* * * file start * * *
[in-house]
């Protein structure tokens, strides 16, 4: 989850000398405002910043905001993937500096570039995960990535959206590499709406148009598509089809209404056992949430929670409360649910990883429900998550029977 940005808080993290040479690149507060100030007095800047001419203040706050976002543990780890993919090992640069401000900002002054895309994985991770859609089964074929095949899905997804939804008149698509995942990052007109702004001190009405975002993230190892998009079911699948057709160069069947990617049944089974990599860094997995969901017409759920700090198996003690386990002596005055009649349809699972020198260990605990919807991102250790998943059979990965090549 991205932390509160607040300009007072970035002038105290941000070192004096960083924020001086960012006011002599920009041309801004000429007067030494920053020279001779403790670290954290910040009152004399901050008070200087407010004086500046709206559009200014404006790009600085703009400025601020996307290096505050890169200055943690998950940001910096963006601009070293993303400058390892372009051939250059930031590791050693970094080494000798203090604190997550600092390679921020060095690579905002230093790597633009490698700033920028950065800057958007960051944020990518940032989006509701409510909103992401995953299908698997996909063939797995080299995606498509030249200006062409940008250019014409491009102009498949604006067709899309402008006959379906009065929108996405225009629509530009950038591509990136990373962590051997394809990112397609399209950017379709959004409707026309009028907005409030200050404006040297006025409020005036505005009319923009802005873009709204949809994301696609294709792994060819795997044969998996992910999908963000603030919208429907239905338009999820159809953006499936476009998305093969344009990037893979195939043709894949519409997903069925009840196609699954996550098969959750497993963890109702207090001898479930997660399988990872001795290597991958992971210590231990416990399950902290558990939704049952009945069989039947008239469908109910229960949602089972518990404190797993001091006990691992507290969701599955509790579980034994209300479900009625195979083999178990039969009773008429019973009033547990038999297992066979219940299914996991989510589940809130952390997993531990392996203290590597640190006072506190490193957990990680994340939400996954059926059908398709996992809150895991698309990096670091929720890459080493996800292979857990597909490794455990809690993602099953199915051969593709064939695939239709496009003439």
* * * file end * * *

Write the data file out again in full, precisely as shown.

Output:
[in-house]
């Protein structure tokens, strides 16, 4: 989850000398405002910043905001993937500096570039995960990535959206590499709406148009598509089809209404056992949430929670409360649910990883429900998550029977 940005808080993290040479690149507060100030007095800047001419203040706050976002543990780890993919090992640069401000900002002054895309994985991770859609089964074929095949899905997804939804008149698509995942990052007109702004001190009405975002993230190892998009079911699948057709160069069947990617049944089974990599860094997995969901017409759920700090198996003690386990002596005055009649349809699972020198260990605990919807991102250790998943059979990965090549 991205932390509160607040300009007072970035002038105290941000070192004096960083924020001086960012006011002599920009041309801004000429007067030494920053020279001779403790670290954290910040009152004399901050008070200087407010004086500046709206559009200014404006790009600085703009400025601020996307290096505050890169200055943690998950940001910096963006601009070293993303400058390892372009051939250059930031590791050693970094080494000798203090604190997550600092390679921020060095690579905002230093790597633009490698700033920028950065800057958007960051944020990518940032989006509701409510909103992401995953299908698997996909063939797995080299995606498509030249200006062409940008250019014409491009102009498949604006067709899309402008006959379906009065929108996405225009629509530009950038591509990136990373962590051997394809990112397609399209950017379709959004409707026309009028907005409030200050404006040297006025409020005036505005009319923009802005873009709204949809994301696609294709792994060819795997044969998996992910999908963000603030919208429907239905338009999820159809953006499936476009998305093969344009990037893979195939043709894949519409997903069925009840196609699954996550098969959750497993963890109702207090001898479930997660399988990872001795290597991958992971210590231990416990399950902290558990939704049952009945069989039947008239469908109910229960949602089972518990404190797993001091006990691992507290969701599955509790579980034994209300479900009625195979083999178990039969009773008429019973009033547990038999297992066979219940299914996991989510589940809130952390997993531990392996203290590597640190006072506190490193957990990680994340939400996954059926059908398709996992809150895991698309990096670091929720890459080493996800292979857990597909490794455990809690993602099953199915051969593709064939695939239709496009003439």